What are we waiting for, assembled in the forum?
The barbarians are due here today.
Why isn’t anything happening in the senate?
Why do the senators sit there without legislating?
Because the barbarians are coming today.
What laws can the senators make now?
Once the barbarians are here, they’ll do the legislating.
(translated by Edmund Keeley)
Yet at the core of the poem’s vision is not its ethnic preoccupation, but its philosophical backdrop. The arrival of the barbarians symbolizes the change that the citizens rely on to provide them with a purpose, a point to live. The community finds itself in a dead end, unable to find meaning within the existing conditions of their being. Ethical merits are undervalued or even neglected and political and legislative institutions have given up their duties. The paradox is that amidst the ruins of abandonment and absolute indifference, the humiliating subordination to the barbarians is portrayed as the only rescue. The citizens of this ancient state depend on external factors to alter their constant state of idleness and provide a solution to their community, which seems to be plagued by unprecedented social and political decline:
Why this sudden restlessness, this confusion?
(How serious people’s faces have become.)
Why are the streets and squares emptying so rapidly.
Everyone going home so lost in thought?
Because night has fallen and the barbarians have not come. […]
And now, what’s going to happen with us without barbarians?
They were, those people, a kind of solution.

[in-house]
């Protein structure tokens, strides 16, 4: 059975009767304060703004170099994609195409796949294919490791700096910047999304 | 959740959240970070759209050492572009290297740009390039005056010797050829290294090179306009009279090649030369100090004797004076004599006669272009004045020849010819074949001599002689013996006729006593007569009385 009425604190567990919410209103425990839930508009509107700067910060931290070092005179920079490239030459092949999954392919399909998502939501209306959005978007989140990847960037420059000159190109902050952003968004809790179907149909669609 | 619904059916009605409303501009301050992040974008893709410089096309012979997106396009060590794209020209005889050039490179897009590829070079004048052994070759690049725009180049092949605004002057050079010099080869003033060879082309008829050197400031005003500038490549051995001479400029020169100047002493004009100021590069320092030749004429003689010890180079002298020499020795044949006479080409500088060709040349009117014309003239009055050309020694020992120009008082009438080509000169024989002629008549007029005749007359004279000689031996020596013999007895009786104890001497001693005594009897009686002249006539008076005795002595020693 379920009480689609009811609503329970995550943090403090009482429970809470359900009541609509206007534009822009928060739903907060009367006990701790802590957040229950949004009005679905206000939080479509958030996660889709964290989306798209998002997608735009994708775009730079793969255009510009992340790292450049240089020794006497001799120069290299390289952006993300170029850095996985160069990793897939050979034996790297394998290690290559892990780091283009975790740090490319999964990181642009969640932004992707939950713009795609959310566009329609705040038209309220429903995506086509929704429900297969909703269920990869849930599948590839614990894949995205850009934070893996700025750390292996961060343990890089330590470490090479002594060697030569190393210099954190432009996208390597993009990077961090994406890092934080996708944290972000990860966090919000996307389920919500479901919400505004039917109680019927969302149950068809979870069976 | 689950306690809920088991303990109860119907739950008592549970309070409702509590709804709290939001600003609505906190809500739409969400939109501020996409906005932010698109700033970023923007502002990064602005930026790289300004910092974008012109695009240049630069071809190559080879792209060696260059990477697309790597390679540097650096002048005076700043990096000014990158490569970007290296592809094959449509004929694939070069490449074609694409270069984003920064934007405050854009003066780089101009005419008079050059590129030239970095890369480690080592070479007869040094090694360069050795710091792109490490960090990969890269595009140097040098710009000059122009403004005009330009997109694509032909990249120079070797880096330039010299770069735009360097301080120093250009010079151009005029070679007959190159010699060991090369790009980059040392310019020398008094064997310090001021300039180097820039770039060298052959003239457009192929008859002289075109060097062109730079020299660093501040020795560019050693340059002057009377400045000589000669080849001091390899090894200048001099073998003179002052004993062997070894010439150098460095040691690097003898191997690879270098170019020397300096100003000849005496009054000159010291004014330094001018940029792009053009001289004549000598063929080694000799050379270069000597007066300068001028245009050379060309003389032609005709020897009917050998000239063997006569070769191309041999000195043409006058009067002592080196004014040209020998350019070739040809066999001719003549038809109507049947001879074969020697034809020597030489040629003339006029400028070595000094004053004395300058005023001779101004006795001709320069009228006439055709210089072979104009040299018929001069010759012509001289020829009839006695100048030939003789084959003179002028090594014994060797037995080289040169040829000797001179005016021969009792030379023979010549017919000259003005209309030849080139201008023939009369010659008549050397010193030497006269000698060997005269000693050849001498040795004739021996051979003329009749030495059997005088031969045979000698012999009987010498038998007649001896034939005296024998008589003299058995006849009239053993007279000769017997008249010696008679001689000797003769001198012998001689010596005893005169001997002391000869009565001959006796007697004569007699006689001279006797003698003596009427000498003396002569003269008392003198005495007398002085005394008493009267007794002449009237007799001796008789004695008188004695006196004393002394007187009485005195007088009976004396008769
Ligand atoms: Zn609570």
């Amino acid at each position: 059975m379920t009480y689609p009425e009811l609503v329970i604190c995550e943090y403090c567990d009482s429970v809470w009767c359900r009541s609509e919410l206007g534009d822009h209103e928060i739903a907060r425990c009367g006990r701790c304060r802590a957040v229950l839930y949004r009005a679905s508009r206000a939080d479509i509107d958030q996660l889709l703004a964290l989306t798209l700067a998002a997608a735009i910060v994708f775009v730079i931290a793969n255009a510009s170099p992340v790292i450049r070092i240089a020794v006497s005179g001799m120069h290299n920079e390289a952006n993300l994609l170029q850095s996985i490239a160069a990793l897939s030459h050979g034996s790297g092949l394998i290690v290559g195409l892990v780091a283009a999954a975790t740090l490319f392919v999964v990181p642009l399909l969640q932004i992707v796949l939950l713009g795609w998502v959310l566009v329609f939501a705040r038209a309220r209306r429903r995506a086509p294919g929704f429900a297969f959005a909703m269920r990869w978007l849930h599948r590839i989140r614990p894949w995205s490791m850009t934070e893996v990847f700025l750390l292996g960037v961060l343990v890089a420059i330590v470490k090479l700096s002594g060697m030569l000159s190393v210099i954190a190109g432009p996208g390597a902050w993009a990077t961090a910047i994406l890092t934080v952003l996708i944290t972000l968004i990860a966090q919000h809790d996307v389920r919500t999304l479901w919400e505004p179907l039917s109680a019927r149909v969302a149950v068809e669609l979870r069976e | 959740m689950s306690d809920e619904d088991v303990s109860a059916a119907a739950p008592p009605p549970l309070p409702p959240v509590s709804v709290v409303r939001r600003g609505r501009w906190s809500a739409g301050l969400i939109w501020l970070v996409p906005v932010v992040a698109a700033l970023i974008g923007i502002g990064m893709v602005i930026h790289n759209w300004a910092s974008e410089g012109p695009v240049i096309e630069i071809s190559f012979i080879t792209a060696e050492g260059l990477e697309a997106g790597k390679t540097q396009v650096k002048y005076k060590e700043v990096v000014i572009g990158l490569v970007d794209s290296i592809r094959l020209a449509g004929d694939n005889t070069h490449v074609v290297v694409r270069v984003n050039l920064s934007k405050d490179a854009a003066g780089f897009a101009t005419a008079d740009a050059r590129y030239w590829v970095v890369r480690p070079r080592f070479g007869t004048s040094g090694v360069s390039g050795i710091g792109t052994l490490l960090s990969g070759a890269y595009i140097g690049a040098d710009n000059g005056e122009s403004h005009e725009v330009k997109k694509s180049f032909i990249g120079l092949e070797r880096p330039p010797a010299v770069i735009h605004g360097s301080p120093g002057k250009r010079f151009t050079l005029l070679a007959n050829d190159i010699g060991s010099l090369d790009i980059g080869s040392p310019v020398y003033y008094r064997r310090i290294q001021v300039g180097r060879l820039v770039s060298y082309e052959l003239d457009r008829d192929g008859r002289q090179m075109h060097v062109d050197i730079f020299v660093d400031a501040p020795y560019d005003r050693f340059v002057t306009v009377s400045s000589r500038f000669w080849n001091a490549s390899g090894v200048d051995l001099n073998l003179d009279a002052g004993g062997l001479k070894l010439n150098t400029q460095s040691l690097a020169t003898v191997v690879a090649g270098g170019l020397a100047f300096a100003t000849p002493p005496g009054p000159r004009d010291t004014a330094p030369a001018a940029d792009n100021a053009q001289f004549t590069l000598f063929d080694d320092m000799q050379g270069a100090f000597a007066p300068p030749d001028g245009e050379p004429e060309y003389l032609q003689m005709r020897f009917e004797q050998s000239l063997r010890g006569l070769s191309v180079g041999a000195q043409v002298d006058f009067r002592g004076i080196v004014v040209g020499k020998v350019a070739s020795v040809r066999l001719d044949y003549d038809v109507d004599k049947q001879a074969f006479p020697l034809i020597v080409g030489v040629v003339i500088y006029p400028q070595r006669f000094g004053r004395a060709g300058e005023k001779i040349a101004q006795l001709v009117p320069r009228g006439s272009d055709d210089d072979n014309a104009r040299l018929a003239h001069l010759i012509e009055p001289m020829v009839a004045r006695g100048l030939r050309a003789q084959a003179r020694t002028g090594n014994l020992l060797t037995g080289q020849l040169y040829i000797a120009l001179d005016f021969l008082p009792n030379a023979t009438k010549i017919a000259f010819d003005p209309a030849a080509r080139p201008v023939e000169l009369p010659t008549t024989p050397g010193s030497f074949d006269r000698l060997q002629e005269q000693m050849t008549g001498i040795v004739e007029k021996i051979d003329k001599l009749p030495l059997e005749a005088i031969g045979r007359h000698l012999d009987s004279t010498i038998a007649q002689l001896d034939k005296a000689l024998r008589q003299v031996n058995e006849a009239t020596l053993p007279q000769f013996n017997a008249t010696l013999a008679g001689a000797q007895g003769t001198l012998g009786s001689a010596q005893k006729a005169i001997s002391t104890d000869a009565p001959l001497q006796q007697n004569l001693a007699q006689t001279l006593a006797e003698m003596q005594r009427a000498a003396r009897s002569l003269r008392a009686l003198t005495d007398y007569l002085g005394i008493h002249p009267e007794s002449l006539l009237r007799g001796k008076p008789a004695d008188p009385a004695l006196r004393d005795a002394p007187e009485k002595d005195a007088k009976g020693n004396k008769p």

But this temporary ‘solution’ is just a delusion, Cavafy suggests. Which brings us to the poem’s central and universally simple message, that we don’t have to wait in order to experience new feelings. We do not need to wait for external factors to make us happy. The meaning and happiness of life is in the present, not in the distant promise of a “someday when…” It is an attitude rather than a condition; it is about our attitude towards daily, simple things: good sleep, a fulfilling breakfast, a meaningful conversation. Our ability to be happy is given to us from the moment we are born; it is the mass-culture of media and commercialism that has shaped this new definition of happiness as a state founded on external expectations. We can unlearn what has been engraved in our heads, go back to our roots and release our ability to be happy with what we have. Happiness is a decision, and the active choice to be happy is enough, or at least, this attitude provides a very strong foundation for our happiness. Someone once said that a truly happy person is one who can enjoy the scenery while on a detour. Someone who can be happy without cause, who does not have to wait for the ‘barbarians’ to promise relief, salvation or grant a higher aim.